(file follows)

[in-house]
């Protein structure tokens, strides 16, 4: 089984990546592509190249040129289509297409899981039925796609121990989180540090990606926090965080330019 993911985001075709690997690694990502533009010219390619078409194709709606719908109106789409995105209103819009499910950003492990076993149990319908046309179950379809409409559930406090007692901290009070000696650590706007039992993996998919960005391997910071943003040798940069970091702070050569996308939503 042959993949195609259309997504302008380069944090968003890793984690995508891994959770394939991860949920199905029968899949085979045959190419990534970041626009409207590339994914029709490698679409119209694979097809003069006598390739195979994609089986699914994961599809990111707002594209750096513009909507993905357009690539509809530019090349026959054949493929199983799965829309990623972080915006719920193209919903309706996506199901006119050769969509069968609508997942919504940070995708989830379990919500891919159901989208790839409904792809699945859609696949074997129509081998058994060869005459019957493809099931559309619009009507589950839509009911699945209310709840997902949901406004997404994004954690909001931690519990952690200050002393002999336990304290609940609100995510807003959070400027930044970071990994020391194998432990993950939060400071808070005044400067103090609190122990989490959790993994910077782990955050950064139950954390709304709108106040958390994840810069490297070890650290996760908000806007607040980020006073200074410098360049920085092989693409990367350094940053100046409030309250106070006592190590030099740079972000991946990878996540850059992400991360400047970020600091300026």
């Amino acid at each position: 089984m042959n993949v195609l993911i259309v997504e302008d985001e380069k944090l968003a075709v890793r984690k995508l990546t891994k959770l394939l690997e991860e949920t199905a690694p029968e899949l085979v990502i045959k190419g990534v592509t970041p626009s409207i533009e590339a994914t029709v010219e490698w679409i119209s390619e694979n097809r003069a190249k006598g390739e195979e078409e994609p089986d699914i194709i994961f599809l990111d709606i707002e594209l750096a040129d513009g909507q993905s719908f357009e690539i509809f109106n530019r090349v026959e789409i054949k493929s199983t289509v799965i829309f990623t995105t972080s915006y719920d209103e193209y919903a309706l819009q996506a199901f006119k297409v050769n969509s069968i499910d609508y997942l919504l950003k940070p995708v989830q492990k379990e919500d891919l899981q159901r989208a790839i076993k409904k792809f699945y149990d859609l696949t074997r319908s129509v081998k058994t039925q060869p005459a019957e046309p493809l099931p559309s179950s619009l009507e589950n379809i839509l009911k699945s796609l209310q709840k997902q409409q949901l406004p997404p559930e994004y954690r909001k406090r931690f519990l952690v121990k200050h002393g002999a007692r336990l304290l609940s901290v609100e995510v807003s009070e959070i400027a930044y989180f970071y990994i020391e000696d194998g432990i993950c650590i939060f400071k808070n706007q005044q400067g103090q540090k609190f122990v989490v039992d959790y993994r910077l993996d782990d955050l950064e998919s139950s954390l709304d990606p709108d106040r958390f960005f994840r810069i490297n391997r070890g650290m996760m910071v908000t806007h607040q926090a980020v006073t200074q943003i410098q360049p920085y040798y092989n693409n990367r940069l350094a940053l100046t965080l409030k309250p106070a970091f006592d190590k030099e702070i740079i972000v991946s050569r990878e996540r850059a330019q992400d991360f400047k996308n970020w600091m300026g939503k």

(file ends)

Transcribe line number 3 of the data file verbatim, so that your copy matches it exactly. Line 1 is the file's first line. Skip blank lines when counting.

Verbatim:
């Amino acid at each position: 089984m042959n993949v195609l993911i259309v997504e302008d985001e380069k944090l968003a075709v890793r984690k995508l990546t891994k959770l394939l690997e991860e949920t199905a690694p029968e899949l085979v990502i045959k190419g990534v592509t970041p626009s409207i533009e590339a994914t029709v010219e490698w679409i119209s390619e694979n097809r003069a190249k006598g390739e195979e078409e994609p089986d699914i194709i994961f599809l990111d709606i707002e594209l750096a040129d513009g909507q993905s719908f357009e690539i509809f109106n530019r090349v026959e789409i054949k493929s199983t289509v799965i829309f990623t995105t972080s915006y719920d209103e193209y919903a309706l819009q996506a199901f006119k297409v050769n969509s069968i499910d609508y997942l919504l950003k940070p995708v989830q492990k379990e919500d891919l899981q159901r989208a790839i076993k409904k792809f699945y149990d859609l696949t074997r319908s129509v081998k058994t039925q060869p005459a019957e046309p493809l099931p559309s179950s619009l009507e589950n379809i839509l009911k699945s796609l209310q709840k997902q409409q949901l406004p997404p559930e994004y954690r909001k406090r931690f519990l952690v121990k200050h002393g002999a007692r336990l304290l609940s901290v609100e995510v807003s009070e959070i400027a930044y989180f970071y990994i020391e000696d194998g432990i993950c650590i939060f400071k808070n706007q005044q400067g103090q540090k609190f122990v989490v039992d959790y993994r910077l993996d782990d955050l950064e998919s139950s954390l709304d990606p709108d106040r958390f960005f994840r810069i490297n391997r070890g650290m996760m910071v908000t806007h607040q926090a980020v006073t200074q943003i410098q360049p920085y040798y092989n693409n990367r940069l350094a940053l100046t965080l409030k309250p106070a970091f006592d190590k030099e702070i740079i972000v991946s050569r990878e996540r850059a330019q992400d991360f400047k996308n970020w600091m300026g939503k």